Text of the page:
St. Pauls House

8 residents

Carol Miller

The bravest thing Carol Miller ever did was throw away her soap.

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Charline Tyler

When Charline "Chris" Tyler graduated college in Chicago in 1963, she found a job out in California working for AT&T.; The only problem: She was terrified of flying. But she steeled herself and boarded the plane, and it turned out she loved it. She enjoyed it so much that she later started her own travel agency.

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Laini Zinn

As the daughter and wife of ministers, Laini Zinn has been a faithful churchgoer all her life. But she was in her forties when she discovered God’s purpose for her. This occured while she was auditing a pastoral counseling class at the Chicago Theological Seminary, which her husband was taking to earn his doctorate. During a guided meditation, she painted a triptych with a fish representing God welcoming her into his universe. “It was this expansive rebirth experience for her,” says Laini’s daughter, Cindy Zinn Ball. “She felt that being an artist was what God intended for her.”

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Patricia Kraus

Patricia Kraus (then Patricia Bornman) was a straight-A student in her New Jersey high school. It was a sweetly satisfying achievement. When she was a first-grader in Michigan, back in the 1930s, her teacher had unceremoniously assigned her to the “Green Rug” group, where poor readers were made to sit.

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Lynette Garland

Lynette Garland has always reminded friends and family of a First Lady: reserved, private, polished, more a listener than a storyteller. But get her on a dance floor, and she’d steal the show. She’d so captivate male ballroom dance partners with her elegance and skill that she’d always have them lining up for a spin when she went out, usually to the Willowbrook Ballroom in Willow Springs, Illinois. Dancing, she shone. And it wasn’t just because of the eye-catching dresses she loved to wear -- her most memorable a bare-shouldered, floor-length affair with sparkling red sequins all over and a slit right up to her thigh.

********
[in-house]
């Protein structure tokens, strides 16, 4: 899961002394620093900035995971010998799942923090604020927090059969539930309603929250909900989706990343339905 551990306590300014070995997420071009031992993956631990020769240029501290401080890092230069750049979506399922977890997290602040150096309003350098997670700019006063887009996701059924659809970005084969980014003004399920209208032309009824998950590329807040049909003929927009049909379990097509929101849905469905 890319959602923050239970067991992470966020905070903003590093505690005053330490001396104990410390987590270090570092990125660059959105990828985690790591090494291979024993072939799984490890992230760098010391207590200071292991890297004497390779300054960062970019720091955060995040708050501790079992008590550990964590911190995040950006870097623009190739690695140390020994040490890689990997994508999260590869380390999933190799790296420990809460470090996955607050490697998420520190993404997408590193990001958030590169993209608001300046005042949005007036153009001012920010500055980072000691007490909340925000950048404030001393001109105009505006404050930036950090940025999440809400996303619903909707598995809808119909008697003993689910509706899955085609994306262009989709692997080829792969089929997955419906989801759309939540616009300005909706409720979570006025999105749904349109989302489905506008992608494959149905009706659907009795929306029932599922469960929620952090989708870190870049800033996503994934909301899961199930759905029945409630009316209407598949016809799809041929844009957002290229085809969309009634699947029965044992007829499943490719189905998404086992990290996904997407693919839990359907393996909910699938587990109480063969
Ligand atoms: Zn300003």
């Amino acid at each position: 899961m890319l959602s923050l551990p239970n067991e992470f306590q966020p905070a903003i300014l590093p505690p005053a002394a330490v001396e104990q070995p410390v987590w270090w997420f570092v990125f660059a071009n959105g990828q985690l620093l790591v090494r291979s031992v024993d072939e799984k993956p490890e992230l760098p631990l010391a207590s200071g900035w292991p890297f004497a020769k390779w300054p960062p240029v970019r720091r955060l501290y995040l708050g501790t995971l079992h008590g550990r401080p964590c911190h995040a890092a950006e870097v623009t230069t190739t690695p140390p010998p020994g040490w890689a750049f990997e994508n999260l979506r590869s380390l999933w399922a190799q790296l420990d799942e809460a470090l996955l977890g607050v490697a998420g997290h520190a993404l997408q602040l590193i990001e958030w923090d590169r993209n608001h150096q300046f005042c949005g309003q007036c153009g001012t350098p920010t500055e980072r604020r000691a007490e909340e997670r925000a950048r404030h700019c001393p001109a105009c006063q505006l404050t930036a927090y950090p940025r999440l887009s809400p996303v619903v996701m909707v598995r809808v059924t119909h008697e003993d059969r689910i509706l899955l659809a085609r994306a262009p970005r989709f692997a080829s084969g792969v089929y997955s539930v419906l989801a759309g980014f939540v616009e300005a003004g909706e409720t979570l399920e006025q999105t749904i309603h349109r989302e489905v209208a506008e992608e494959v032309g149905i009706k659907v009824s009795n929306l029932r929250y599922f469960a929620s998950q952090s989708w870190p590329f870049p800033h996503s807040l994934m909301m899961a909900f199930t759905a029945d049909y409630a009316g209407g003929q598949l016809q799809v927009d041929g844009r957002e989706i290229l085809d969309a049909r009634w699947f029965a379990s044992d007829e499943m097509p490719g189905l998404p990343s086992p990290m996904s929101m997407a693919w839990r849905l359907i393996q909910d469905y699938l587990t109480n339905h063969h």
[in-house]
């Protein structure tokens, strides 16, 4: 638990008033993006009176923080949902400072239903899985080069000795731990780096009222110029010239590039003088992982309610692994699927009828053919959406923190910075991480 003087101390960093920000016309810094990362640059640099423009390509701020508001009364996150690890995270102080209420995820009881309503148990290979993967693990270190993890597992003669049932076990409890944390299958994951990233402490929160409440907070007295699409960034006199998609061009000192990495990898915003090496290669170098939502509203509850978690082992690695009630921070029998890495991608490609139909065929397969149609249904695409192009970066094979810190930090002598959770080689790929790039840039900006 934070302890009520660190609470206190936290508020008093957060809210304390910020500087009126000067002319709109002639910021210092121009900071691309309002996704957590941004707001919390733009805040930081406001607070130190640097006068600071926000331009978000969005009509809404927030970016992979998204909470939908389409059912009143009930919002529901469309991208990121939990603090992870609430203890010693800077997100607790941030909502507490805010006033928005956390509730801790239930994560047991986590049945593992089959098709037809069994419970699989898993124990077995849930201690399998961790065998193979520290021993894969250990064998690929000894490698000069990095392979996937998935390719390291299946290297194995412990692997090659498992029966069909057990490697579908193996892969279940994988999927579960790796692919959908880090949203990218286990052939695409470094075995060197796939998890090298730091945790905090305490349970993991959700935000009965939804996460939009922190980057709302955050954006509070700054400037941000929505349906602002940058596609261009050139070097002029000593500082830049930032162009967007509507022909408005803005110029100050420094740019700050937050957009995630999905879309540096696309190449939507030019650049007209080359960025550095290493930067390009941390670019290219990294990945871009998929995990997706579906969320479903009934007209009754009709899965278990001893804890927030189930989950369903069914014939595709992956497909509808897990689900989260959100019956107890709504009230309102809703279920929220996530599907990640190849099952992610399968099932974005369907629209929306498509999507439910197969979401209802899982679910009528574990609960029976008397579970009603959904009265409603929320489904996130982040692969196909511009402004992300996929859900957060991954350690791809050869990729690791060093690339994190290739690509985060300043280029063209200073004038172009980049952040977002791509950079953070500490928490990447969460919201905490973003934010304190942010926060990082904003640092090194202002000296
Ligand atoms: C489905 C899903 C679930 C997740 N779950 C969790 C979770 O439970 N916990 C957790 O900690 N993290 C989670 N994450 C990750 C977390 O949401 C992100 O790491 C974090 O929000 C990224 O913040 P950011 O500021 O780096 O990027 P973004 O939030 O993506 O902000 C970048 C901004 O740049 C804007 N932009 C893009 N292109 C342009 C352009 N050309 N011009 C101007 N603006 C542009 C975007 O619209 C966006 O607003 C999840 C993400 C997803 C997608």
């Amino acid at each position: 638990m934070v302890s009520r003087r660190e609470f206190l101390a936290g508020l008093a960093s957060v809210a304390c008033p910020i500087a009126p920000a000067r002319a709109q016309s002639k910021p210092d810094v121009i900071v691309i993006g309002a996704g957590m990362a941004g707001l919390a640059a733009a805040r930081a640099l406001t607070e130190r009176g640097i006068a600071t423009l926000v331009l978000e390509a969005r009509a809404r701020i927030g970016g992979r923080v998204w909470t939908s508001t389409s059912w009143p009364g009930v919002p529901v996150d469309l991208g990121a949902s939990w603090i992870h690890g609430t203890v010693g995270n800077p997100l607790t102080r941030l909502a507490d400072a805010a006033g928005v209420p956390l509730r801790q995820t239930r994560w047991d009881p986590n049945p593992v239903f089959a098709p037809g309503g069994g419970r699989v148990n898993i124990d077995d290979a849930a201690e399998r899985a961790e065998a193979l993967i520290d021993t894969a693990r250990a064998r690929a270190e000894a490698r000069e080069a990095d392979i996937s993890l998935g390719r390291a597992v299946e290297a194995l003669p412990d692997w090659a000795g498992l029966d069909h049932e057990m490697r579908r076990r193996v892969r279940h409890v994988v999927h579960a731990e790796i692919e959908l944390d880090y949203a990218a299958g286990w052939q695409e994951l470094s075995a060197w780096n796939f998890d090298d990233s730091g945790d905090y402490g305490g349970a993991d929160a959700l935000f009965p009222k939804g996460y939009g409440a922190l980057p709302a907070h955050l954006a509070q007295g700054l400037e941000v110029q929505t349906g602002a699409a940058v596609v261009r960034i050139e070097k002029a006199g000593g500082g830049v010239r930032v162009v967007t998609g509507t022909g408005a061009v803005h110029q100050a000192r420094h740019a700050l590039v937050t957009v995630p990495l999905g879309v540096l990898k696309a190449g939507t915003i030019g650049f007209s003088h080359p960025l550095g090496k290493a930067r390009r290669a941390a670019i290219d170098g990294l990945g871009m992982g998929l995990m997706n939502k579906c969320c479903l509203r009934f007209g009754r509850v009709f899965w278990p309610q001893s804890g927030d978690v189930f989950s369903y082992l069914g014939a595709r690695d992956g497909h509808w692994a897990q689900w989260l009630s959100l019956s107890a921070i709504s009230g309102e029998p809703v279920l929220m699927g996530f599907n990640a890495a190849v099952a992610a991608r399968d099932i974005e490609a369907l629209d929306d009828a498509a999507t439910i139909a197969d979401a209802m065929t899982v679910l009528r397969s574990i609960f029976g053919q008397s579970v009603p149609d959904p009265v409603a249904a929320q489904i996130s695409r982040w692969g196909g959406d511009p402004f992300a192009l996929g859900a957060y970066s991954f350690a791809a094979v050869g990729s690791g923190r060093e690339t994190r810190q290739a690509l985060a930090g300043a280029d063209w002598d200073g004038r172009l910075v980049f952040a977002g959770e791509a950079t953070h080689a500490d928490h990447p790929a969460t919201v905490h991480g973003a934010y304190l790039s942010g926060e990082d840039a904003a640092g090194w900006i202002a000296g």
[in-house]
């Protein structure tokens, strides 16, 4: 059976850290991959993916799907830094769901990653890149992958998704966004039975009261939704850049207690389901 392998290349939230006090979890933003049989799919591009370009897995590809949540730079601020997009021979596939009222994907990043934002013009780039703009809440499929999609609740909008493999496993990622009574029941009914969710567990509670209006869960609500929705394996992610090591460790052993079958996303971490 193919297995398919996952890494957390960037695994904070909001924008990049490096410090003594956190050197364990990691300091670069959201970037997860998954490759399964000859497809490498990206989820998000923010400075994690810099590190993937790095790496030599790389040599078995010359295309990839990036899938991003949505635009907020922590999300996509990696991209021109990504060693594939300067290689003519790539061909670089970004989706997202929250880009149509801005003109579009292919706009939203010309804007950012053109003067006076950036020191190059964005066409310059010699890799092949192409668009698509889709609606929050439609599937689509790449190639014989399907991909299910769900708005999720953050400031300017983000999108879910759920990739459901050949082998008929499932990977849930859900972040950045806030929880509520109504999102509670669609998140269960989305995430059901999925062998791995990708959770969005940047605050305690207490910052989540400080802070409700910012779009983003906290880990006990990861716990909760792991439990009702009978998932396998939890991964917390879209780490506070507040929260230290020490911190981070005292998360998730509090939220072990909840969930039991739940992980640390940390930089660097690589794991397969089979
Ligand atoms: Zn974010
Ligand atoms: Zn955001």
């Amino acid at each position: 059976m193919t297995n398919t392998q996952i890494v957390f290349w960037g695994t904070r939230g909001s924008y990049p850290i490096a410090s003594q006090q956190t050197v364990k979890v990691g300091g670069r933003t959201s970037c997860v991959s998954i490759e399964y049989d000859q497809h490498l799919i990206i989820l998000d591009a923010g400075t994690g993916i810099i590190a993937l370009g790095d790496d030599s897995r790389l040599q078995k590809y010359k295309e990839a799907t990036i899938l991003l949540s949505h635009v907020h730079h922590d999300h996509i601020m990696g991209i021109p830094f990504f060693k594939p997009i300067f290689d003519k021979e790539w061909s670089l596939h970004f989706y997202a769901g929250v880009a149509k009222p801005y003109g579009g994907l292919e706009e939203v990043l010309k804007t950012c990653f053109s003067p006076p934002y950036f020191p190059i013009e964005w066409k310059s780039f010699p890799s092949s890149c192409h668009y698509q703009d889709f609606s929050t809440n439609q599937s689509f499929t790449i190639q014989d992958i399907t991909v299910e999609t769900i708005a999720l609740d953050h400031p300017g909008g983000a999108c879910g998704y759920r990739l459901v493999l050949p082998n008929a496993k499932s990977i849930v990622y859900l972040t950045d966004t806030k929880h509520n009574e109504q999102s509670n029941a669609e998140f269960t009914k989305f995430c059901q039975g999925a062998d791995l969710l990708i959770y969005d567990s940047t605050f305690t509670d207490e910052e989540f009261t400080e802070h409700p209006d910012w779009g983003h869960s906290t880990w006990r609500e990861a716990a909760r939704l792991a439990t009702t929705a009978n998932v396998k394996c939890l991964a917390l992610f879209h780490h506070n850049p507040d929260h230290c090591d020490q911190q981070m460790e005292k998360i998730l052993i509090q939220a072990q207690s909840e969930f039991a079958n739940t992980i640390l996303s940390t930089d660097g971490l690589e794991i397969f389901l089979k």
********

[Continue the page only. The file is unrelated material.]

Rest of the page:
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Stan Kudla

Stan Kudla loved to twirl his wife across a ballroom floor, swinging to the rhythm of a big band song. Graceful and confident, the lithe couple especially enjoyed Latin steps, like the cha-cha and rumba. They danced together for close to 40 years, first at weekly lessons and eventually in dance-themed trips across the country and abroad. For them the appeal wasn’t in competitions or awards, but rather to have fun together and with friends.

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June Albert

When June Nonko married Ernest Albert in Chicago in 1949, they stayed at the famous Edgewater Beach Hotel on the lake-home to many a celebrity sighting in the 1940's and 50's. Arriving at their hotel room that first night, they found two twin beds. They couldn't squeeze into one: Ernie was a gentle giant of a man at 6'5", and so they improvised: Ernie pushed the two beds together!

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Mary Daly

In fourth grade, Mary Daly learned to sew. But she didn't merely take up a hobby. She mastered it. Never one to need much sleep, many school nights Mary could be found at two or three a.m. in her room, brushing off her parents' entreaties to get to bed and shepherding swatches of fabric through a sewing machine. Her prowess developed such that for the next 20 years most of the coats, suits and dresses she donned would be crafted by her own hand -- part and parcel of her passion for mastery and unwavering drive for self reliance.

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